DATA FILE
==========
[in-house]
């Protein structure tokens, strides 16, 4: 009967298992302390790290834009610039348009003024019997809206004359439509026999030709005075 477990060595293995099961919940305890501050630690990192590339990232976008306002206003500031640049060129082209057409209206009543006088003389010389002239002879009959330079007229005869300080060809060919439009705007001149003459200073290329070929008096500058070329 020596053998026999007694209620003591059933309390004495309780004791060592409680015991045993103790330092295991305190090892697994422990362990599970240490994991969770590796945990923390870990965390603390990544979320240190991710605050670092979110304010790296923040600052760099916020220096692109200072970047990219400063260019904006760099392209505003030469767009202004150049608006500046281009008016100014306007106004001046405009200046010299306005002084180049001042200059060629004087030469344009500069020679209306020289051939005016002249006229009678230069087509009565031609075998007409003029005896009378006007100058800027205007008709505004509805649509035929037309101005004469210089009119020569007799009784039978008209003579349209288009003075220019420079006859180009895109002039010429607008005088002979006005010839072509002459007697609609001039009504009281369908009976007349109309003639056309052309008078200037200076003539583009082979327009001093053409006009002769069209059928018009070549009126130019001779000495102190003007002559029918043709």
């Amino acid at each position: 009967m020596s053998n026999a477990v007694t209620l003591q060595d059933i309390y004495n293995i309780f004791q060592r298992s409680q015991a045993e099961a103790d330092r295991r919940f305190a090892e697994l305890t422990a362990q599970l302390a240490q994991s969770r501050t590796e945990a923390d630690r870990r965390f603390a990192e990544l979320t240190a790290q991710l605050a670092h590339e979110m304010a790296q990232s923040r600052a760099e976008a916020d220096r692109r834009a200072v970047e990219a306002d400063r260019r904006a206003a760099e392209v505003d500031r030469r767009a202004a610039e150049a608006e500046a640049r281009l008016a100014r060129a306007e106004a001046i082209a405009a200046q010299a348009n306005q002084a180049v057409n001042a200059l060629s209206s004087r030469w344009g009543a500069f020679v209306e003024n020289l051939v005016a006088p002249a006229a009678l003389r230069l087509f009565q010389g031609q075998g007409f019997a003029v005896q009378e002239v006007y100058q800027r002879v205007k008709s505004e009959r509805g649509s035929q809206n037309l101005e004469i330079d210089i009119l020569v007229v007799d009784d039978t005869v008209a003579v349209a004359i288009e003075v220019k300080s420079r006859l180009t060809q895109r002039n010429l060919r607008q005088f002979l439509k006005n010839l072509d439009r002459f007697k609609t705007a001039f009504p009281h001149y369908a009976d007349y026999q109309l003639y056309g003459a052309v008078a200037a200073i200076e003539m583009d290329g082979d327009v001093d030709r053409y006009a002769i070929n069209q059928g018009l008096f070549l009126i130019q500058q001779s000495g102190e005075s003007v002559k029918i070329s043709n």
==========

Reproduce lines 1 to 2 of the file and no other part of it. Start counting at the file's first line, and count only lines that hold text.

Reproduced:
[in-house]
């Protein structure tokens, strides 16, 4: 009967298992302390790290834009610039348009003024019997809206004359439509026999030709005075 477990060595293995099961919940305890501050630690990192590339990232976008306002206003500031640049060129082209057409209206009543006088003389010389002239002879009959330079007229005869300080060809060919439009705007001149003459200073290329070929008096500058070329 020596053998026999007694209620003591059933309390004495309780004791060592409680015991045993103790330092295991305190090892697994422990362990599970240490994991969770590796945990923390870990965390603390990544979320240190991710605050670092979110304010790296923040600052760099916020220096692109200072970047990219400063260019904006760099392209505003030469767009202004150049608006500046281009008016100014306007106004001046405009200046010299306005002084180049001042200059060629004087030469344009500069020679209306020289051939005016002249006229009678230069087509009565031609075998007409003029005896009378006007100058800027205007008709505004509805649509035929037309101005004469210089009119020569007799009784039978008209003579349209288009003075220019420079006859180009895109002039010429607008005088002979006005010839072509002459007697609609001039009504009281369908009976007349109309003639056309052309008078200037200076003539583009082979327009001093053409006009002769069209059928018009070549009126130019001779000495102190003007002559029918043709």